The Department of the History of Art and Architecture has established a new Museum Studies emphasis for its undergraduate major.
The emphasis combines specialized courses with selective internships at the Art, Design & Architecture (ADA) Museum to give students a more broad education on museum-related careers. The emphasis has three main components: lower and upper division courses and seminars specific to the Museum Studies emphasis, internship opportunities, which are provided by the ADA Museum and two courses taken outside of the department to provide an understanding of the interdisciplinary nature of Museum Studies.
Director of the Museum Studies emphasis and a lecturer in the Department of the History of Art and Architecture, Carole Paul said the emphasis will focus on the multiple facets of museum studies, which include emphasizes on historical, theoretical, operational and ideological aspects of art and architecture.
“Many students in Art History are asking, ‘What am I going to do with a degree in Art History?’ and this is kind of a practical answer,” Paul said. “Through the internships and by giving students a broader knowledge about museums, they can begin thinking about a career path.”
Paul said while most museum studies programs in the country are graduate programs with narrow foci, the new emphasis has an advantage in that it allows students to begin museum work as undergraduates.
“With museum work, the sooner you’re introduced to it, the better. I myself had internships as an undergraduate. I went to Barnard College in New York, and I had an internship at the Guggenheim Museum, and I had internships in graduate school,” Paul said. “It’s a great way to learn about these fields; you can use your knowledge of Art History and find out what kind of jobs there really are out there.”
Intern supervisor of the ADA Museum program Mary McGuire said internship experience is beneficial for students seeking employment at museums.
“It’s my job, and the other people at the museum, it’s their job too, to write letters if someone wants one,” McGuire said. “If they’ve been an intern and they’ve shown their dedication to the museum, they’ll get a good letter by the end of their internship.”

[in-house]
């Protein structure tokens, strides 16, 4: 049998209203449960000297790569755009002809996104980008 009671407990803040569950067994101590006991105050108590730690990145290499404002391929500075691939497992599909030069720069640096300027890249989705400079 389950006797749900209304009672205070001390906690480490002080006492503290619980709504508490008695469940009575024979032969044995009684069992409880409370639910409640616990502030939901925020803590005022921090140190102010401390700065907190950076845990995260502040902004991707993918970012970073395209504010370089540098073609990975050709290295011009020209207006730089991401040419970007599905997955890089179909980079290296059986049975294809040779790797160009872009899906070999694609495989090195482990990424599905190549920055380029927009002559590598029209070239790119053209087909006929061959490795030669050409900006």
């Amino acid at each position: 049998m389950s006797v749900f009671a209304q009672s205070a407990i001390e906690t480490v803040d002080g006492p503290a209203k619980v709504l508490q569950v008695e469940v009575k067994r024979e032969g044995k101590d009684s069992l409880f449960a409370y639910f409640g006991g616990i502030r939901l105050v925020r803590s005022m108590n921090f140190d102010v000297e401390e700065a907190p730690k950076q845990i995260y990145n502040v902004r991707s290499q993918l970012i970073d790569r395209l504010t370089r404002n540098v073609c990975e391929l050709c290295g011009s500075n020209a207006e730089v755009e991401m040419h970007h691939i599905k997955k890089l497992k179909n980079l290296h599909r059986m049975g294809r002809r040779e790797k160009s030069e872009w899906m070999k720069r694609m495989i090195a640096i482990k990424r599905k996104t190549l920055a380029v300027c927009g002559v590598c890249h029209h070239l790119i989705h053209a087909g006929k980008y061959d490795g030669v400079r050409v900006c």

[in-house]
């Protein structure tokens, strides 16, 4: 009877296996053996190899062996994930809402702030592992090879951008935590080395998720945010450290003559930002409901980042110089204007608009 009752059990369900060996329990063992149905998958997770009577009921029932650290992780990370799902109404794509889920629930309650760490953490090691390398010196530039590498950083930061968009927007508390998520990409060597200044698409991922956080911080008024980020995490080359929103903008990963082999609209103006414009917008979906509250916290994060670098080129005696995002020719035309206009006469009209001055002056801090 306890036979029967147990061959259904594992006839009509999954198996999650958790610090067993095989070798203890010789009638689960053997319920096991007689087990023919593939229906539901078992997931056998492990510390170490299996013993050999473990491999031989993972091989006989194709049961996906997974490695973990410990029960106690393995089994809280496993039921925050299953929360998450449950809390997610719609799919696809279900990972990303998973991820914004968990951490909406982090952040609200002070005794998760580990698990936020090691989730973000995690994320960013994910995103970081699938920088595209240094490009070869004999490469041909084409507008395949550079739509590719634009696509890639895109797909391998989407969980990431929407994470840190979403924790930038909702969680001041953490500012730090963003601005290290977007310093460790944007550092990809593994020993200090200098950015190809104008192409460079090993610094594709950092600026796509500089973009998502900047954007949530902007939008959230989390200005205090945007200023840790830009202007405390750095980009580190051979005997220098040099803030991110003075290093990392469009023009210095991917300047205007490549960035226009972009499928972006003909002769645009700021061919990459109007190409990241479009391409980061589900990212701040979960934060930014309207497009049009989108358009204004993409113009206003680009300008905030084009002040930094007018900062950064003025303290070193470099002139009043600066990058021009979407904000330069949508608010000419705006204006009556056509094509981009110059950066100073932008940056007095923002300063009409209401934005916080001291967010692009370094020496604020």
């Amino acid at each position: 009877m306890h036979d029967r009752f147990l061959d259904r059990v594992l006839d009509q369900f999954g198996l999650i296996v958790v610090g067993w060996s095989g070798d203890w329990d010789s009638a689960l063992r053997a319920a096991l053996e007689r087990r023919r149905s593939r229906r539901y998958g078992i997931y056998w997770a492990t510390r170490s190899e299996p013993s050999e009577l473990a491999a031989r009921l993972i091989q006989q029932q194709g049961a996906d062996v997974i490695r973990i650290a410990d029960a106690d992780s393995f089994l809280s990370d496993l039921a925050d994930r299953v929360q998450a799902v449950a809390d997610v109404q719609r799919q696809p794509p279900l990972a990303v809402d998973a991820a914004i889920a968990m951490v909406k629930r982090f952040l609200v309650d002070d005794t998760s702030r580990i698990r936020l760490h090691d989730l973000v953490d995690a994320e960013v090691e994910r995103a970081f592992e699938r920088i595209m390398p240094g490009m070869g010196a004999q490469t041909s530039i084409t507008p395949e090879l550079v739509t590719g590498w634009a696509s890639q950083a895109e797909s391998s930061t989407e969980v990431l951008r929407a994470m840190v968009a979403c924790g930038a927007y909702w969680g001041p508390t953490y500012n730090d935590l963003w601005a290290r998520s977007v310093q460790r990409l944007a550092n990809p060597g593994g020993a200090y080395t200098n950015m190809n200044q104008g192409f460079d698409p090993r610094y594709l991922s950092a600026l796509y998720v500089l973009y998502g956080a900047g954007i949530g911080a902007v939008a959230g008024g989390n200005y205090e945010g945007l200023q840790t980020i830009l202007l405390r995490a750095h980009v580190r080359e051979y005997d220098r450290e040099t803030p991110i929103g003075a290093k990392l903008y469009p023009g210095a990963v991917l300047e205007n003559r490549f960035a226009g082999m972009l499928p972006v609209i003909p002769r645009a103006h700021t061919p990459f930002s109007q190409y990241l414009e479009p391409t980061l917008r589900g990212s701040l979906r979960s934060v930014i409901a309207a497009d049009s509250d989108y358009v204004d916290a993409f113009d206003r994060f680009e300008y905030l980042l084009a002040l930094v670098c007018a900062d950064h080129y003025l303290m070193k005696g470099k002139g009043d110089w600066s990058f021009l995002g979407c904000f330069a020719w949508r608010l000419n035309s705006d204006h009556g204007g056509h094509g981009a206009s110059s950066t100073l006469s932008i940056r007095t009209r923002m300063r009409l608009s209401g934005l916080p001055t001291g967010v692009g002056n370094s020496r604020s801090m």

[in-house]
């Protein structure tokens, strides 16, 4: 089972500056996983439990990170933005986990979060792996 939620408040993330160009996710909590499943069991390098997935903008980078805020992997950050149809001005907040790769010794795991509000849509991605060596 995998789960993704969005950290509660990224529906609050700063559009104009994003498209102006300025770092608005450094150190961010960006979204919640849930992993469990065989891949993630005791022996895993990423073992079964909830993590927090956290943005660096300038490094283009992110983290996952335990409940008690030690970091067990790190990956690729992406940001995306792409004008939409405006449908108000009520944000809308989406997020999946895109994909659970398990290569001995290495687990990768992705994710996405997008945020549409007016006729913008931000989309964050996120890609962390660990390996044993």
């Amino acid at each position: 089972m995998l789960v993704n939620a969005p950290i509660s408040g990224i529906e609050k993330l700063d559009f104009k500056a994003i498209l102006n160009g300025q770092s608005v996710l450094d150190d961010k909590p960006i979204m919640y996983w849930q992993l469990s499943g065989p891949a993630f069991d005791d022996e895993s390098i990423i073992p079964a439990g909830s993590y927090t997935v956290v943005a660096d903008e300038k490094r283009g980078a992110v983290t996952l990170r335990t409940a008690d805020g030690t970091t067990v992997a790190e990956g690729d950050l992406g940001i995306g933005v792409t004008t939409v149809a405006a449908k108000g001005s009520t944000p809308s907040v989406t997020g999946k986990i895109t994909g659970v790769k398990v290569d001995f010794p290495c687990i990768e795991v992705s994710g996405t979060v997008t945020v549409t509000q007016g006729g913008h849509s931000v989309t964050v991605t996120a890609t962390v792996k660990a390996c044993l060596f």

Acting director of the ADA Museum and History of Art and Architecture professor E. Bruce Robertson said the internships provided by the new emphasis give students the chance to make personal connections with professors.
“One of the things that’s a little hard at UCSB because it’s a big university is to have a really personalized education experience,” Robertson said. “So one of the incentives of being an intern at the Museum is that it offers an intensely personalized experience. You’re working very, very closely with knowledgeable professionals.”
McGuire said he recently traveled to Los Angeles for a tour provided by Robertson, who used to work at the Los Angeles County Museum of Art (LACMA).
“He gave us an amazing tour about a painter who he’s very well acquainted with, who he’s written about a lot, named Marsden Hartley, and his exhibition was up at LACMA,” McGuire said. “So we got this tour from Professor Robertson that was absolutely first-hand knowledge, both of the collection — where it came from, the setting in which it was installed in the museum — and the history of the painter.”
Paul said she has been working with local museums, galleries and arts organizations such as the Santa Barbara Museum of Art, the Santa Barbara Historical Museum and the Arts Fund to create internships for students.
“The Museum on campus has a great internship program, but also my aim with this emphasis is to give students as many options as possible,” Paul said. “So we have options within the community here in Santa Barbara, such as the Santa Barbara Museum of Art and the Historical Museum, the Arts Fund, and students can even do it further afield in Los Angeles.”
Paul also said there are many departments with courses that relate to the Museum Studies emphasis, as outlined in the Museum Studies prospectus.
“History, as I said, Sociology, Geography, Chicana and Chicano Studies, Religious Studies even art works very well,” Paul said. “So I think that there are lots of other majors that compliment this really well.”